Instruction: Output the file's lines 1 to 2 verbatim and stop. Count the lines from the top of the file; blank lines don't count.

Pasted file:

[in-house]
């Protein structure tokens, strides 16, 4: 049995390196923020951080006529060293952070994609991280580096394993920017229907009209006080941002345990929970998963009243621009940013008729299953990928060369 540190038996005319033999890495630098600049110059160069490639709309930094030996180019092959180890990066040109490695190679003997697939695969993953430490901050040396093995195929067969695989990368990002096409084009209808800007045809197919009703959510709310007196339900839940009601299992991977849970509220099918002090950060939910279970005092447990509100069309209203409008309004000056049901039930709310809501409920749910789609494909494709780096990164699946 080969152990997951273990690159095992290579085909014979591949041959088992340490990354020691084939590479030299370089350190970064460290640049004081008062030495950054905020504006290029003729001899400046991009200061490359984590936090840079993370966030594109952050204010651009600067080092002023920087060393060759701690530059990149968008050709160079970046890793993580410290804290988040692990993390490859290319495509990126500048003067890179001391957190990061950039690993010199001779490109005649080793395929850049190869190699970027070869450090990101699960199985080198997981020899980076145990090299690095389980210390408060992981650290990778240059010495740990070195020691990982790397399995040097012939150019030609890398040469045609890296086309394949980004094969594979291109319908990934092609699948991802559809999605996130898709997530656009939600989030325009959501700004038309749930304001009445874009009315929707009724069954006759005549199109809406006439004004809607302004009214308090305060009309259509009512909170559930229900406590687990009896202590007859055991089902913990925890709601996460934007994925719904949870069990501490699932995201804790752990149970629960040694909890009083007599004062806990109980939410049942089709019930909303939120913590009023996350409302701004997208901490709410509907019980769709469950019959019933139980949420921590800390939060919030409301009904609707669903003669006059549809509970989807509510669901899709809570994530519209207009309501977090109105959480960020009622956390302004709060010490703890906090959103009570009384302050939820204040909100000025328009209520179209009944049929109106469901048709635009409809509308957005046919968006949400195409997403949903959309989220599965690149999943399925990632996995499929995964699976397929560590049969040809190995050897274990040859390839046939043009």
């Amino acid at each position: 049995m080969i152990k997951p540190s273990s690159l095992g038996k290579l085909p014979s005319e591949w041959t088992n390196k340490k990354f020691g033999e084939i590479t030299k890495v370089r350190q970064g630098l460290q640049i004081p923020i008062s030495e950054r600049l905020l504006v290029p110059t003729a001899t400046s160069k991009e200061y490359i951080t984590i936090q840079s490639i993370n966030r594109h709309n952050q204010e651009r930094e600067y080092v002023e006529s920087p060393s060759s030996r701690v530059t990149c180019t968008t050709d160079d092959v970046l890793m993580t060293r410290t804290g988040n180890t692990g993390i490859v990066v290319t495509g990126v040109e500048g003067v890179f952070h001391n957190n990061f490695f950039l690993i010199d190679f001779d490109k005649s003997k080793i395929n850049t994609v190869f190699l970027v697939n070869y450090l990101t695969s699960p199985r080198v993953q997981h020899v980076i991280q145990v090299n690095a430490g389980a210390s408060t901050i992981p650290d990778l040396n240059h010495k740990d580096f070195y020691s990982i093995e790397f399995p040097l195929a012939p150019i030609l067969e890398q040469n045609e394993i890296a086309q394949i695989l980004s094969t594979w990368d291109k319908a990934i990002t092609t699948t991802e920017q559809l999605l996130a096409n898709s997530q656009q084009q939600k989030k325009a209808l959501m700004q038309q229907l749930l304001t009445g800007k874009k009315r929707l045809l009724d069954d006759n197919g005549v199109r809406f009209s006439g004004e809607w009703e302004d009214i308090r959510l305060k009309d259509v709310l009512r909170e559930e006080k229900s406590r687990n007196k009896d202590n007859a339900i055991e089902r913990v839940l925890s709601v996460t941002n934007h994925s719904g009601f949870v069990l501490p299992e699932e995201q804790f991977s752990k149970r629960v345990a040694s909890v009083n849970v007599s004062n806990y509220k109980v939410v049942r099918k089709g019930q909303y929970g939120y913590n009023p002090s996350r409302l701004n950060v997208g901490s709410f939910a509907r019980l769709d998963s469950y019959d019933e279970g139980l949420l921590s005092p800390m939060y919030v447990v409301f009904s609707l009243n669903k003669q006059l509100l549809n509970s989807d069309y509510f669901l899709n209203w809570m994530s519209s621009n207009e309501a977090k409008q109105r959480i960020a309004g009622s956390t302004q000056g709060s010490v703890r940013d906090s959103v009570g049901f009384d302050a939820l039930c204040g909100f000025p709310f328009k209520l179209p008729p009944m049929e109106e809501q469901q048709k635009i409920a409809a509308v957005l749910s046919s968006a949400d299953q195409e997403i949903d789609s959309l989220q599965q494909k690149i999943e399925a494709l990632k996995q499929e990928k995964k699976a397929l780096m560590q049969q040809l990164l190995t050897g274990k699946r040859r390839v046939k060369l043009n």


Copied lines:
[in-house]
């Protein structure tokens, strides 16, 4: 049995390196923020951080006529060293952070994609991280580096394993920017229907009209006080941002345990929970998963009243621009940013008729299953990928060369 540190038996005319033999890495630098600049110059160069490639709309930094030996180019092959180890990066040109490695190679003997697939695969993953430490901050040396093995195929067969695989990368990002096409084009209808800007045809197919009703959510709310007196339900839940009601299992991977849970509220099918002090950060939910279970005092447990509100069309209203409008309004000056049901039930709310809501409920749910789609494909494709780096990164699946 080969152990997951273990690159095992290579085909014979591949041959088992340490990354020691084939590479030299370089350190970064460290640049004081008062030495950054905020504006290029003729001899400046991009200061490359984590936090840079993370966030594109952050204010651009600067080092002023920087060393060759701690530059990149968008050709160079970046890793993580410290804290988040692990993390490859290319495509990126500048003067890179001391957190990061950039690993010199001779490109005649080793395929850049190869190699970027070869450090990101699960199985080198997981020899980076145990090299690095389980210390408060992981650290990778240059010495740990070195020691990982790397399995040097012939150019030609890398040469045609890296086309394949980004094969594979291109319908990934092609699948991802559809999605996130898709997530656009939600989030325009959501700004038309749930304001009445874009009315929707009724069954006759005549199109809406006439004004809607302004009214308090305060009309259509009512909170559930229900406590687990009896202590007859055991089902913990925890709601996460934007994925719904949870069990501490699932995201804790752990149970629960040694909890009083007599004062806990109980939410049942089709019930909303939120913590009023996350409302701004997208901490709410509907019980769709469950019959019933139980949420921590800390939060919030409301009904609707669903003669006059549809509970989807509510669901899709809570994530519209207009309501977090109105959480960020009622956390302004709060010490703890906090959103009570009384302050939820204040909100000025328009209520179209009944049929109106469901048709635009409809509308957005046919968006949400195409997403949903959309989220599965690149999943399925990632996995499929995964699976397929560590049969040809190995050897274990040859390839046939043009």